Document Detail


Nutrient intake from habitual oral diet in patients with severe short bowel syndrome living in the southeastern United States.
MedLine Citation:
PMID:  18328409     Owner:  NLM     Status:  MEDLINE    
Abstract/OtherAbstract:
OBJECTIVES: Little data are published on the habitual home oral diet of patients with short bowel syndrome (SBS).
METHODS: We assessed nutrient intake from oral food and beverages in 19 stable patients with severe SBS who live in the southeastern United States. Intestinal absorption of energy, fat, nitrogen (N), and carbohydrate (CHO) was determined in a metabolic ward.
RESULTS: We studied 12 women and 7 men, age 48 +/- 3 y of age (mean +/- SE) receiving parenteral nutrition for 31 +/- 8 mo following massive small bowel resection (118 +/- 25 cm residual small bowel). The patients demonstrated severe malabsorption of energy (59 +/- 3% of oral intake), fat (41 +/- 5%), N (42 +/- 5%) and CHO (76 +/- 3%). Oral energy intake was 2656 +/- 242 kcal/d (39 +/- 3 kcal/kg/d) and oral protein intake was 1.4 +/- 0.1 g/kg/d. Food/beverage intake constituted 49 +/- 4% of total (enteral plus parenteral) daily fluid intake, 66 +/- 4% of total daily kcal and 58 +/- 5% of total daily N intake. Oral fat intake averaged 92 +/- 11 g/day ( approximately 35% of total oral energy). Oral fluid intake averaged 2712 +/- 240 ml/d, primarily from water, soft drinks, sweet tea and coffee. Simple sugars comprised 42 +/- 3% of oral CHO intake. Usual dietary intake of multiple micronutrients were below the Recommended Dietary Allowances (RDA) in a large percentage of patients: vitamin A (47%), vitamin D (79%), vitamin E (79%), vitamin K (63%), thiamine (42%), vitamin B6 (68%), vitamin B12 (11%), vitamin C (58%), folate (37%), iron (37%), calcium (63%), magnesium (79%) and zinc (68%). Only seven patients (37%) were taking oral multivitamin-mineral supplements and only six subjects (32%) were taking oral iron and calcium supplements, respectively.
CONCLUSION: In these SBS patients, an oral diet provided a significant proportion of daily nutrient intake. The types of foods and fluids consumed are likely to worsen malabsorption and thus increase PN requirements. Oral intake of essential micronutrients was very low in a significant proportion of these individuals.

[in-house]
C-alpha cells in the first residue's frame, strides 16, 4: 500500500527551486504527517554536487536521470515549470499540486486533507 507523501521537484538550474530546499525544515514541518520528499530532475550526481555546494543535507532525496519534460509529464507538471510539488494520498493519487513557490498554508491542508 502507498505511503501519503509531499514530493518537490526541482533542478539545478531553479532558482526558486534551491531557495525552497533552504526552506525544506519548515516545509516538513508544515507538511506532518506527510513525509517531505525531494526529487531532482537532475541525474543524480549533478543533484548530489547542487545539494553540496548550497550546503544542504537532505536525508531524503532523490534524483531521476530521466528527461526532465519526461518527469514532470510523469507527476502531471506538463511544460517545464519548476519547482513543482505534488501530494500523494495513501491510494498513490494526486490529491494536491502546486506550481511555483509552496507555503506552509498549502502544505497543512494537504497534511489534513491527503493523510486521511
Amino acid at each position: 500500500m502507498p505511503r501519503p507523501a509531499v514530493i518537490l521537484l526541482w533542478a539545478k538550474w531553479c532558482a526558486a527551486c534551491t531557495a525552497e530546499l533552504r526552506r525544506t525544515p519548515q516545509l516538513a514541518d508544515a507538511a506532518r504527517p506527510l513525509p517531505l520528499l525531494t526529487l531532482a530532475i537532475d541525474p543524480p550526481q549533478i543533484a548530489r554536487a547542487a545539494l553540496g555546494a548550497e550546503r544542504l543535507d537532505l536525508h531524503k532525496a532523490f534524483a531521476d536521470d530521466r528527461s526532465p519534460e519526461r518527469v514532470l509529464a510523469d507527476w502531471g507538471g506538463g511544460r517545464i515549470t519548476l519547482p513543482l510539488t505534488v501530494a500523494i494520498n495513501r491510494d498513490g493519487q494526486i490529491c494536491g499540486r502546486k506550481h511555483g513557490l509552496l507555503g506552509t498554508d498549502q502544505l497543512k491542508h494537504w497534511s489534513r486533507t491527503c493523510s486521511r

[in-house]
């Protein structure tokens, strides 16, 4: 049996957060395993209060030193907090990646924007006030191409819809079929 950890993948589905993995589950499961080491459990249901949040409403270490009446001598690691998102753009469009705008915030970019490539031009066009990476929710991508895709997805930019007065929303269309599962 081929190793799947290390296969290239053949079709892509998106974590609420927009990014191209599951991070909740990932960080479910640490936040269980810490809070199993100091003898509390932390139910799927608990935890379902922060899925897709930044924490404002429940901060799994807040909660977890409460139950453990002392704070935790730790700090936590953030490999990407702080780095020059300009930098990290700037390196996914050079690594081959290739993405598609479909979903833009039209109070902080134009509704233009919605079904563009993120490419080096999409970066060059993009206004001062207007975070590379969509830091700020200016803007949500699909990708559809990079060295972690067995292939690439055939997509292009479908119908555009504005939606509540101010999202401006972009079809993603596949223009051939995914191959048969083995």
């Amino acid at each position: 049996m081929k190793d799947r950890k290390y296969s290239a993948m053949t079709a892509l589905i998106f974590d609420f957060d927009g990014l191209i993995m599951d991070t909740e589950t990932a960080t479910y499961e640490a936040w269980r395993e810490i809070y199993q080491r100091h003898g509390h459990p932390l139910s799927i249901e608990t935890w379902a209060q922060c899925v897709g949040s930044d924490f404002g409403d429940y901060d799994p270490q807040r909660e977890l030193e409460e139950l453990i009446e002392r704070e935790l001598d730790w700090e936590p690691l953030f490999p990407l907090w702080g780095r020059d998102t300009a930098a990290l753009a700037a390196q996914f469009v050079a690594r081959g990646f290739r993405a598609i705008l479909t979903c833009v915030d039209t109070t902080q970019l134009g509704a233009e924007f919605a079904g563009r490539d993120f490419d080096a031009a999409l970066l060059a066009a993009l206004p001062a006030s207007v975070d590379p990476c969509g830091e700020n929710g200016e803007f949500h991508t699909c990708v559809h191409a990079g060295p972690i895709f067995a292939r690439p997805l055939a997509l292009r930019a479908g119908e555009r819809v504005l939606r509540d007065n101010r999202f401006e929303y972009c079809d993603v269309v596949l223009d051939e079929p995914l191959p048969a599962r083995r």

Authors:
Concepción F Estívariz; Menghua Luo; Kayellen Umeakunne; Niloofar Bazargan; John R Galloway; Lorraine M Leader; Thomas R Ziegler
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Publication Detail:
Type:  Journal Article; Research Support, N.I.H., Extramural; Research Support, Non-U.S. Gov't    
Journal Detail:
Title:  Nutrition (Burbank, Los Angeles County, Calif.)     Volume:  24     ISSN:  0899-9007     ISO Abbreviation:  Nutrition     Publication Date:  2008 Apr 
Date Detail:
Created Date:  2008-03-10     Completed Date:  2008-06-30     Revised Date:  2014-09-14    
Medline Journal Info:
Nlm Unique ID:  8802712     Medline TA:  Nutrition     Country:  United States    
Other Details:
Languages:  eng     Pagination:  330-9     Citation Subset:  IM    
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MeSH Terms
Descriptor/Qualifier:
Adaptation, Physiological
Dietary Carbohydrates / administration & dosage,  pharmacokinetics
Dietary Fats / administration & dosage,  pharmacokinetics
Dietary Proteins / administration & dosage,  pharmacokinetics
Dietary Supplements
Energy Intake
Energy Metabolism
Female
Food Habits*
Humans
Intestinal Absorption / physiology*
Intestines / physiology
Male
Micronutrients / administration & dosage*,  metabolism
Middle Aged
Minerals / administration & dosage,  metabolism
Nitrogen / metabolism
Nutrition Assessment
Nutritional Physiological Phenomena / physiology*
Nutritional Requirements*
Severity of Illness Index
Short Bowel Syndrome / metabolism*,  pathology
Southeastern United States
Vitamins / administration & dosage,  metabolism
Grant Support
ID/Acronym/Agency:
K24 RR023356/RR/NCRR NIH HHS; R01 DK055850/DK/NIDDK NIH HHS; R01 DK055850-01A1/DK/NIDDK NIH HHS; R01 DK055850-02/DK/NIDDK NIH HHS; R01 DK055850-03/DK/NIDDK NIH HHS; R01 DK055850-03S1/DK/NIDDK NIH HHS; R01 DK055850-04/DK/NIDDK NIH HHS; R01 DK055850-05/DK/NIDDK NIH HHS; R01 DK55850/DK/NIDDK NIH HHS; RR00039/RR/NCRR NIH HHS
Chemical
Reg. No./Substance:
0/Dietary Carbohydrates; 0/Dietary Fats; 0/Dietary Proteins; 0/Micronutrients; 0/Minerals; 0/Vitamins; N762921K75/Nitrogen
Comments/Corrections

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